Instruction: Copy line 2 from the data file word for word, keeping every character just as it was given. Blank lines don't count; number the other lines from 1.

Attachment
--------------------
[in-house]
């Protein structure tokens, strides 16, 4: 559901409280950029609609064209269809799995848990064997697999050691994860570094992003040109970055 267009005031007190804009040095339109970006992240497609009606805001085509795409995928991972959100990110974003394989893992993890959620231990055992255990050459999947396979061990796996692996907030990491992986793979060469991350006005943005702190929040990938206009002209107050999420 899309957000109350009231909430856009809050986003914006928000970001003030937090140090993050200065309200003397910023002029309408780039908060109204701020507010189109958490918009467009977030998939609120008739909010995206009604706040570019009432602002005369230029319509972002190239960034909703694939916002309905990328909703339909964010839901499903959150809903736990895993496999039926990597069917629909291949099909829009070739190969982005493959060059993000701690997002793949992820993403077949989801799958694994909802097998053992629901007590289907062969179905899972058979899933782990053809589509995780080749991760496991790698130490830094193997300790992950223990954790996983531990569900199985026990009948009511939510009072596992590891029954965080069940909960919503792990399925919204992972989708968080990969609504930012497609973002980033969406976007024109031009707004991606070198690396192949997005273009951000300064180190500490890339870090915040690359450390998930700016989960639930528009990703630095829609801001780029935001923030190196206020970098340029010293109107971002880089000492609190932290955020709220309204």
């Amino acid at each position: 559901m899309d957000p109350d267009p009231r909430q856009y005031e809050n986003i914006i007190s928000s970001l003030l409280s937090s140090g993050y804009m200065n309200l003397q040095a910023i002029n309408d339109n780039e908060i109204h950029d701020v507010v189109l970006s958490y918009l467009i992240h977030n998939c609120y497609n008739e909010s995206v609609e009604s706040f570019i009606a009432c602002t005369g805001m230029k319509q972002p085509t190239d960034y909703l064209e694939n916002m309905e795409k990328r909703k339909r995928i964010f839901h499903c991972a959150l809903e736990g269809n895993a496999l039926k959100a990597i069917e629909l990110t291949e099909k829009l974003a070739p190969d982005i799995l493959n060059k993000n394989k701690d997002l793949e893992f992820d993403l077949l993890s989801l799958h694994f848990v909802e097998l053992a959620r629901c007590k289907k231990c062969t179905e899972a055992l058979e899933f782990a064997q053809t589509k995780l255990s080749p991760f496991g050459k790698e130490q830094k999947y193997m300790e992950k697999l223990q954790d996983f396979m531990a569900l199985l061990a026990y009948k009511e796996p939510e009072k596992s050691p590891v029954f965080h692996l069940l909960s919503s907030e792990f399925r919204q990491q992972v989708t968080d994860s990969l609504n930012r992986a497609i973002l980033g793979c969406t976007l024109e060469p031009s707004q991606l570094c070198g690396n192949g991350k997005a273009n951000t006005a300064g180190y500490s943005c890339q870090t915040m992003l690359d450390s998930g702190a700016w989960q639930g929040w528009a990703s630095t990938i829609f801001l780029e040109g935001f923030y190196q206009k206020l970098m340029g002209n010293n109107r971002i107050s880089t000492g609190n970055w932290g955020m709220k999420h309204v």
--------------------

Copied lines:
């Protein structure tokens, strides 16, 4: 559901409280950029609609064209269809799995848990064997697999050691994860570094992003040109970055 267009005031007190804009040095339109970006992240497609009606805001085509795409995928991972959100990110974003394989893992993890959620231990055992255990050459999947396979061990796996692996907030990491992986793979060469991350006005943005702190929040990938206009002209107050999420 899309957000109350009231909430856009809050986003914006928000970001003030937090140090993050200065309200003397910023002029309408780039908060109204701020507010189109958490918009467009977030998939609120008739909010995206009604706040570019009432602002005369230029319509972002190239960034909703694939916002309905990328909703339909964010839901499903959150809903736990895993496999039926990597069917629909291949099909829009070739190969982005493959060059993000701690997002793949992820993403077949989801799958694994909802097998053992629901007590289907062969179905899972058979899933782990053809589509995780080749991760496991790698130490830094193997300790992950223990954790996983531990569900199985026990009948009511939510009072596992590891029954965080069940909960919503792990399925919204992972989708968080990969609504930012497609973002980033969406976007024109031009707004991606070198690396192949997005273009951000300064180190500490890339870090915040690359450390998930700016989960639930528009990703630095829609801001780029935001923030190196206020970098340029010293109107971002880089000492609190932290955020709220309204």